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Comment Re:BULLSHIT (Score 1) 149

There's nothing inherently wrong in publishing in incremental steps. In fact, it can be useful to get peer review at different stages in a project.

The problem here is that the article overstates the achievement, seemingly intentionally misleading the reader into believing more has been done than actually has been.

Comment Re:"He took on the software in a simulator" (Score 1) 441

Yea, it says, "Examples of inputs [to the AI system] include all positional, velocity, and acceleration states, estimated missile range data, visibility of each platform, bogey ratio, and number of shots taken by hostile platforms", which seems to be saying it has direct access to the information in the simulation.

Comment Re:"He took on the software in a simulator" (Score 1) 441

Yep, from TFA, "Examples of inputs [to the AI system] include all positional, velocity, and acceleration states, estimated missile range data, visibility of each platform, bogey ratio, and number of shots taken by hostile platforms..."

Basically, it knows everything about the current state of the dog fight at all times (without having to parse any visual information). If the human pilot had access to this information, s/he would probably perform much better also. Basically, the NPC cheated.

While I'm sure its a nice AI system, its a LONG way from an autonomous fighter pilot.

Comment Re: Sanity Check (Score 1) 189

I agree completely. One hint at where this problem stems from is the fact that scientists often even have trouble communicating with other scientists outside of their own field (and these are the people writing the wikipedia articles). The goal of research is to go very deep, so scientists tend to get entrenched in their own specialized terminology and way of looking at the world. Furthermore, in my experience as a PhD student, being able to communicate scientific ideas with the broader public is not a skill that is trained or even all that valued among most scientists (because it typically doesn't help get grants), so it's not something that many scientists get good at.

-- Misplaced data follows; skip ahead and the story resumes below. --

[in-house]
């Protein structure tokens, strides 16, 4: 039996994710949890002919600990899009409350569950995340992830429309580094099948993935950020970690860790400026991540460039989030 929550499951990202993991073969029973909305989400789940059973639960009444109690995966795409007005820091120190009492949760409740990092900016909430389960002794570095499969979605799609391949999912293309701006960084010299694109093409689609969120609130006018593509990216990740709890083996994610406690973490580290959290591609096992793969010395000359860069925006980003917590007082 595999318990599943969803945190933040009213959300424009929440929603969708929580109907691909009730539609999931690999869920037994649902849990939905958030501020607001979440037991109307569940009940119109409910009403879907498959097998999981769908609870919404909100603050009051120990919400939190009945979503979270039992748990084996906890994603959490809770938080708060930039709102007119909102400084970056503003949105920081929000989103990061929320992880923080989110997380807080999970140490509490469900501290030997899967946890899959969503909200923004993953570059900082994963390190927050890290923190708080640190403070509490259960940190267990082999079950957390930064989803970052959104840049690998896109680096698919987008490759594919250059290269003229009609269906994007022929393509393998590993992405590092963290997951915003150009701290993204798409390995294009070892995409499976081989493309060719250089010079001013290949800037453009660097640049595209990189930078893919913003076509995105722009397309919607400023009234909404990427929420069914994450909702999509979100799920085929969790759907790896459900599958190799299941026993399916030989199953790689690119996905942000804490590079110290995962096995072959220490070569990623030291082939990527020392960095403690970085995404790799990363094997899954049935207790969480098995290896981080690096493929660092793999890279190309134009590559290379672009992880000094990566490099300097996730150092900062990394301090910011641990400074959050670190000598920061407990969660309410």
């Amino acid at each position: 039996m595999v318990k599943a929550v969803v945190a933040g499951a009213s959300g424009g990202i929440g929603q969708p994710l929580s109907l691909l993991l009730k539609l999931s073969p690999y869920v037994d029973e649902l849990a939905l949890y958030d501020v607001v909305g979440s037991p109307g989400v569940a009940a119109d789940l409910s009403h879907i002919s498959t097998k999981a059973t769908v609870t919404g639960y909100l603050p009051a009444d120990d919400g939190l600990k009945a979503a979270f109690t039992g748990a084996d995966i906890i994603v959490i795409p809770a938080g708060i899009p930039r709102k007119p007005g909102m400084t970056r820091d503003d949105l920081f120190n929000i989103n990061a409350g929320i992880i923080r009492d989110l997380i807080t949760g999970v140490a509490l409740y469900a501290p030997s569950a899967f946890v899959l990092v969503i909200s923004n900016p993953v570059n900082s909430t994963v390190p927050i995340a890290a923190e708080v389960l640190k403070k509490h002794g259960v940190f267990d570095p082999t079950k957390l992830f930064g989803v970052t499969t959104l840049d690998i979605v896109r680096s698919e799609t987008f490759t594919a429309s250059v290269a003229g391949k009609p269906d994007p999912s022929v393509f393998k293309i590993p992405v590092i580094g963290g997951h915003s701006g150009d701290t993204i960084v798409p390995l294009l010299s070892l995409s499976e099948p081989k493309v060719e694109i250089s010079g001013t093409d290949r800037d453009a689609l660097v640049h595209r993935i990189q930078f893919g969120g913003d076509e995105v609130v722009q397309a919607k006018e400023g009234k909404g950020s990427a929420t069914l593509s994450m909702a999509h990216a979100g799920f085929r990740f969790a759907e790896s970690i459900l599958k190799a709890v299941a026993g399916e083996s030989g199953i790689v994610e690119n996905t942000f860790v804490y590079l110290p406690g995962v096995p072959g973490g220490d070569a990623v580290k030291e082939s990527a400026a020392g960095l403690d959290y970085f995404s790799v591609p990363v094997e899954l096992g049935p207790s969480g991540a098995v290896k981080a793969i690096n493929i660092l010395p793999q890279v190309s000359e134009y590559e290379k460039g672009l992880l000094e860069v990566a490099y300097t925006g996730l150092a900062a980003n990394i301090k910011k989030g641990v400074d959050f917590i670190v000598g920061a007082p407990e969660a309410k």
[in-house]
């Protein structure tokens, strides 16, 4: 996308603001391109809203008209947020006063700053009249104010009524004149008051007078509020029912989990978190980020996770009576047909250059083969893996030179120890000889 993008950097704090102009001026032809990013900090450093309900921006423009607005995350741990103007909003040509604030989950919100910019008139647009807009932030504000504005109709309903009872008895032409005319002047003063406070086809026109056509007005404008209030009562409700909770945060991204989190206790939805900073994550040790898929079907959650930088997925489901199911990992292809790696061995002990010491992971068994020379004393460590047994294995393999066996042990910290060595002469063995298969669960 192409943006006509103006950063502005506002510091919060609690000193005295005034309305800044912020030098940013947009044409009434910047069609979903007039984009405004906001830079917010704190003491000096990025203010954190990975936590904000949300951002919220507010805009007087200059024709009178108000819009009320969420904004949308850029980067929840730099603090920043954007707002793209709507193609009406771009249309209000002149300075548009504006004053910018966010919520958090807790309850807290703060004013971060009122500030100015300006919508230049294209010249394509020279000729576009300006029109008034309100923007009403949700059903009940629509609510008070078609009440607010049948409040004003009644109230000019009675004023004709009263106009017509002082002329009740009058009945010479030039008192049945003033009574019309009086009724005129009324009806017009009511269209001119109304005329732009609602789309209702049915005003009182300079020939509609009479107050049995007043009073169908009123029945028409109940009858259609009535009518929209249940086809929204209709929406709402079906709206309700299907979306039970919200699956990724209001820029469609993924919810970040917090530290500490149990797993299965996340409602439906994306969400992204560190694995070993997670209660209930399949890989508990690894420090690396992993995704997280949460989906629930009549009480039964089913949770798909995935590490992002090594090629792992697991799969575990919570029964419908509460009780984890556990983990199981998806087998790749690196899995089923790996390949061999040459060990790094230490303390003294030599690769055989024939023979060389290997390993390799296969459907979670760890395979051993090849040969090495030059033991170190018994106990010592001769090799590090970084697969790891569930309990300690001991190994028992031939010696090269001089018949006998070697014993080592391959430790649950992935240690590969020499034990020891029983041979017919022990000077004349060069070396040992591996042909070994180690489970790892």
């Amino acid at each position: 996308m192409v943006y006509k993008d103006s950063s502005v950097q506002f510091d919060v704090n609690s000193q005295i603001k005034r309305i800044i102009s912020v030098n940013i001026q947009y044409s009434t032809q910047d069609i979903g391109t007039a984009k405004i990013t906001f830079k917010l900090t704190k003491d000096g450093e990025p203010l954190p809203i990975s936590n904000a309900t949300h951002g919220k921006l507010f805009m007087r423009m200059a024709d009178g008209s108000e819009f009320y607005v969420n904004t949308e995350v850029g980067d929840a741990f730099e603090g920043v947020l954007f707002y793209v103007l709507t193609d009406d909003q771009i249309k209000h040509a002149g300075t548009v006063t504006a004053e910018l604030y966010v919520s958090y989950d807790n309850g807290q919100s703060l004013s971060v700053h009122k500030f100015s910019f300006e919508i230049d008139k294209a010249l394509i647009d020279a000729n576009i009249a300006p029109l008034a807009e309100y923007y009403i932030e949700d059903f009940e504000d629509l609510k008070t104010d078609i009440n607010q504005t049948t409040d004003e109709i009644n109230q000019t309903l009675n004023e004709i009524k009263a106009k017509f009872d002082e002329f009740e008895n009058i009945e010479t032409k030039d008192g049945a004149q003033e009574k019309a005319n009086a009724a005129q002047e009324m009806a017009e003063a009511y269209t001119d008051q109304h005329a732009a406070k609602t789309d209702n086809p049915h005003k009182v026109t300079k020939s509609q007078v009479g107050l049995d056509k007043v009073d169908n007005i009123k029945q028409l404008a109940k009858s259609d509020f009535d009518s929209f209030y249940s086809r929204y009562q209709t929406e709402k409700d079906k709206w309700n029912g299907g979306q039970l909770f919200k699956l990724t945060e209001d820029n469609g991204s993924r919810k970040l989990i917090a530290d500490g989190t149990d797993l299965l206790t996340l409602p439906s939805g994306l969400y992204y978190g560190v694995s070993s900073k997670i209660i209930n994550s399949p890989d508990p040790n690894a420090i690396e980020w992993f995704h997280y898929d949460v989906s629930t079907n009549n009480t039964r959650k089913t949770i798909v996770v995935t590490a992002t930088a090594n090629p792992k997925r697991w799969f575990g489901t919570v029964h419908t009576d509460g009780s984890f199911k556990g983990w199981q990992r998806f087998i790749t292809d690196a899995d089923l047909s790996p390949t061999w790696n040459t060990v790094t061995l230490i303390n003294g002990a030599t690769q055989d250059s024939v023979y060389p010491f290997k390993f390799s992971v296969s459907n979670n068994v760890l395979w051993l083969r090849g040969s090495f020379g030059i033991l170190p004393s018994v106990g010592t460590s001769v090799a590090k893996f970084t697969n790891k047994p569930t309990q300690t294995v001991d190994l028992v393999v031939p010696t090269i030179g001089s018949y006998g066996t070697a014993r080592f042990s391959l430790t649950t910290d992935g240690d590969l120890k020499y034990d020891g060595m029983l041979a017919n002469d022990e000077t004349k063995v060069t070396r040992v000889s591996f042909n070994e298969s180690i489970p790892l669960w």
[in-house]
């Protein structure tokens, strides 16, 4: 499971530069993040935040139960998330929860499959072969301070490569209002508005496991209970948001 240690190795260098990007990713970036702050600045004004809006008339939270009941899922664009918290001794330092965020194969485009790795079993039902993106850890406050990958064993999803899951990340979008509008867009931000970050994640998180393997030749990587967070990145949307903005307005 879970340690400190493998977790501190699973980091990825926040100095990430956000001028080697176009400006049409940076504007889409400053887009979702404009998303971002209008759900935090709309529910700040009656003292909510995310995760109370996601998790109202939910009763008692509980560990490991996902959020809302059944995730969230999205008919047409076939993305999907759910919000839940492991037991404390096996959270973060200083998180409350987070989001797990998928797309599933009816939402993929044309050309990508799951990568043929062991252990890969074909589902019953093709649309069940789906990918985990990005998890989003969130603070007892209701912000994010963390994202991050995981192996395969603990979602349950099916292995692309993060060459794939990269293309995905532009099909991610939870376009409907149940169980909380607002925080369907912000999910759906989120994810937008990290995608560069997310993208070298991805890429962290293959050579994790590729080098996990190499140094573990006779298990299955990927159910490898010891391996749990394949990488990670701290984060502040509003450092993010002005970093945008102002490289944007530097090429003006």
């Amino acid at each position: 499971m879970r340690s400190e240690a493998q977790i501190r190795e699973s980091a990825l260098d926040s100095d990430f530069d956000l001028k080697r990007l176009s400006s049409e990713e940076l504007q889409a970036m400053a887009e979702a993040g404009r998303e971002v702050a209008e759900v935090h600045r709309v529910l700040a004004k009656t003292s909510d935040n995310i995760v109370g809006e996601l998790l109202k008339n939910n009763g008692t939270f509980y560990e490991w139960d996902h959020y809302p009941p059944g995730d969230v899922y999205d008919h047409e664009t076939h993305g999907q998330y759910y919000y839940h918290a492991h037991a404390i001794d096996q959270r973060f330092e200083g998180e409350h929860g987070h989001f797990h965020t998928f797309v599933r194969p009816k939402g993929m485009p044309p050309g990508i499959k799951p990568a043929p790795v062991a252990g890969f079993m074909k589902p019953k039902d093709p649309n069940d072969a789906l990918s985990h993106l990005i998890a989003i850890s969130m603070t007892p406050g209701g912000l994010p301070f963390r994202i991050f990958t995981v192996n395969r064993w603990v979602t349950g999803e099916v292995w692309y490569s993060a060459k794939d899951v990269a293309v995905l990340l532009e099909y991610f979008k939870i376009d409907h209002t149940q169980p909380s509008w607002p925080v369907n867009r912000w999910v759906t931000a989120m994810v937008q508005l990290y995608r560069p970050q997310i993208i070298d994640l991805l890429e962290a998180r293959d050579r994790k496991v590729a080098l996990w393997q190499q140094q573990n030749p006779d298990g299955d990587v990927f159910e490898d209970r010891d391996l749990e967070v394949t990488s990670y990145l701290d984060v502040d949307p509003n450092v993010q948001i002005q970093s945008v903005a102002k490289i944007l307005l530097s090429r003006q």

Comment Re:"Deep Learning"...?? (Score 2) 65

"Deep learning" refers a family of machine learning techniques (such as neural-networks, convolutional neural-networks, stacked-autoencoders, etc.) that have a multi-layer architechture, typically allowing the system to learn highly non-linear functions of many variables. Each layer can be thought of as a simple learned function whose output is fed into the next layer. Such systems can often have thousands or millions of parameters to learn and thus require a LOT of training data and a fair bit of computing power/ runtime to train. But if you look at some area (e.g. object reccognition in computer vision), deep networks are currently the top techniques by a fair margin.

This seems more like basic-level stuff...

The devil is in the details. How do you best represent learning mathematically and computationally? What are mistakes and or what are the objectives? How do you encode these and how to you penalize making these mistakes in the future? These are all challenging questions.

That strikes me as the sort of thing that would be "hardwired" in everything from nematodes to primates.

Machine learning approaches have often taken inspiration from biology, however the exact neurological mechanisms of learning are not yet entirely understood. Its difficult to replicate nature. Its even more difficult when you don't yet understand nature.

Comment Re:University are just as dumb (Score 1) 892

In this case, it seems like the details matter but when you say "went something like this", its unclear if you've actually got their argument correct.
1) Had there been attacks on women on campus or in the area?
2) Was the closure actually to discourage anyone (including women) from hanging around the labs late at night when the crime rate is higher (before a camera was installed)?
3) Was the workload for the courses that used the labs such that it likely required late night working?

I'm guessing the answer to some or all of those questions is actually yes. You make it sound as if this was unnecessary complaining by some women, but is this the case? Furthermore, have you ever walked around the campus late at night as a woman? (or at least talked to women about this issue)?

Comment Re:Gaming as a whole... (Score 1) 272

What's a fake choice? Do you mean the outcomes are not different enough? Or that you don't care about the stories enough in the first place? Is your problem that you just don't like stories in general? What is your problem?

Maybe your problem is that you haven't played the Mass Effect series? Or maybe you are just curmudgeonly?

there have been a few 'pick your ending' movies before.... That's about the same level of interactivity as most games these days.

Really? What about, you know, the actual game part where you control a person, their actions and solve puzzles and perform tasks? What more do you want?

I hear people bitching without any constructive criticism.

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